Star-Bored Q&A – Puns, Parody and Plunder

Love This Idea
Love This Idea

A little while back, I kicked to a Kickstarter called Fortune’s Tavern because it sounded like an awesome idea, to run a tavern in an RPG rather than be the hero buying from the tavern. The game was released a short time back and I’ve been enjoying my time with it, so imagine my delight when I saw that the same developer launched a new Kickstarter for a bureaucratic-focused parody space RPG called Star-Bored.  In this game, you play an Imperial officer tasked with helping to crush the rebellion, but not before you tuck away a bit of the Imperial plunder for your own self. ;) I kinda loved the idea, so I reached out to the game’s developer, Michael Flynn, to learn more. Below is the result, and I hope you find it as enjoyable and enlightening as I did.

Brian Rubin: Hey, thanks for taking my questions. First off, could you please give us the rundown of what Star-Bored is for folks who might not have yet visited the Kickstarter?

Michael Flynn: Star-Bored is dark-comedy, strategy-RPG set in the distant future where a dark and sinister Bureaucracy has taken over the galaxy. Yet, even as the Bureaucratic Imperium tries to wrap the galaxy in red tape, rebels are beginning to unite on a thousand planets across the empire.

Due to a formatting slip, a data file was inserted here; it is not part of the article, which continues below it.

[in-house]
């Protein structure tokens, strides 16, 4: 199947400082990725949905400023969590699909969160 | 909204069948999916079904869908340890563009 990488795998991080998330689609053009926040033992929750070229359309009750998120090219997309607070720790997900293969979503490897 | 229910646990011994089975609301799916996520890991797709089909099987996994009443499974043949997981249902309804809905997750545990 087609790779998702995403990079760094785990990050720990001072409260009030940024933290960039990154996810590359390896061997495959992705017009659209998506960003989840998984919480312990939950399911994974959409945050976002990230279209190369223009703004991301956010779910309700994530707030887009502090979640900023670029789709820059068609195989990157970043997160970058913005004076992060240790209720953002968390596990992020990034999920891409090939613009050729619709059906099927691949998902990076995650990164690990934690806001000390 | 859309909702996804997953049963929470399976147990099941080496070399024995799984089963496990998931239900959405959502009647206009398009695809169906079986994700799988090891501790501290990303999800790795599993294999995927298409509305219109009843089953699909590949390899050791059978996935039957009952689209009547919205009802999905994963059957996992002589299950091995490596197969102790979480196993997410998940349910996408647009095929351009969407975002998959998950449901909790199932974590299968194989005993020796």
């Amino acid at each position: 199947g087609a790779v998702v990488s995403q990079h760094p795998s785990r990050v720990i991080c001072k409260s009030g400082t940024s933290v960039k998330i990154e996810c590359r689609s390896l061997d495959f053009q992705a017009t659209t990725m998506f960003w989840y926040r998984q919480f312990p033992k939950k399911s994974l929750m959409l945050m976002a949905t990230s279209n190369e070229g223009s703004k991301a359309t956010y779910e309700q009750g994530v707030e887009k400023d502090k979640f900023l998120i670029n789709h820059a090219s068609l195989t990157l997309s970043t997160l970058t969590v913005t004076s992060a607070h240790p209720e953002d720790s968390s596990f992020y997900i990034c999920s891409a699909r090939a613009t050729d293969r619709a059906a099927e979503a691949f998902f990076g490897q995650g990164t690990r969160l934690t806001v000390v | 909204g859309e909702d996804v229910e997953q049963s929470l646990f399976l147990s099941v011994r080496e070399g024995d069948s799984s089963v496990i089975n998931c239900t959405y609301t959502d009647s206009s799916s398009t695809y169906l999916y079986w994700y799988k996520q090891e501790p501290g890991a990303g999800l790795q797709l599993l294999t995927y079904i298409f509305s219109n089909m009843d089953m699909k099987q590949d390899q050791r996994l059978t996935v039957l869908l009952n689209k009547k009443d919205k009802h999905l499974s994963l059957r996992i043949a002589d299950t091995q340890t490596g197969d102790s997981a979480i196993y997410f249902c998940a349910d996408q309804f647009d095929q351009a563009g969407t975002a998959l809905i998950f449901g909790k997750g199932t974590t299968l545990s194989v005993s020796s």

The player starts the game as an officer in the Bureaucratic Navy and is given control of the latest Battlestation, equipped with all the latest in rebel hunting technology: including battle mechs for ground combat, a squadron of fighters, advanced propaganda equipment, and enough firepower to obliterate rebel planets.

It’s the player’s job to travel throughout a dynamic, procedurally generated universe searching for planets that have fallen under rebel influence and defeating them by any means possible, all within the strict time limits laid down by the Bureaucratic Imperium. Of course, we try to parody as many classic sci-fi elements as we can during the process of the rebel hunting including the meeting of alien species, space monsters, special anomalies, and an ancient race of Progenitors.

BR: Where did the idea for Star-Bored come from, and how long have you been working on it?

MF: We are a small, family-run, game company that includes my eight year old son. A year ago my wife and I introduced him to Star Wars and when we finally arrived at the later films, he mentioned how much he’d like to command the Death Star…I was shocked by this. When I watched Star Wars for the first time I wanted to be Han Solo but he watched them from film 1, in the “correct order”. He wanted to be Anakin Skywalker, even after he’d turned evil. As disturbing as this was it set me on the path of a game where the player got to control a battle station capable of destroying planets. I’ve been working on the project on and off ever since.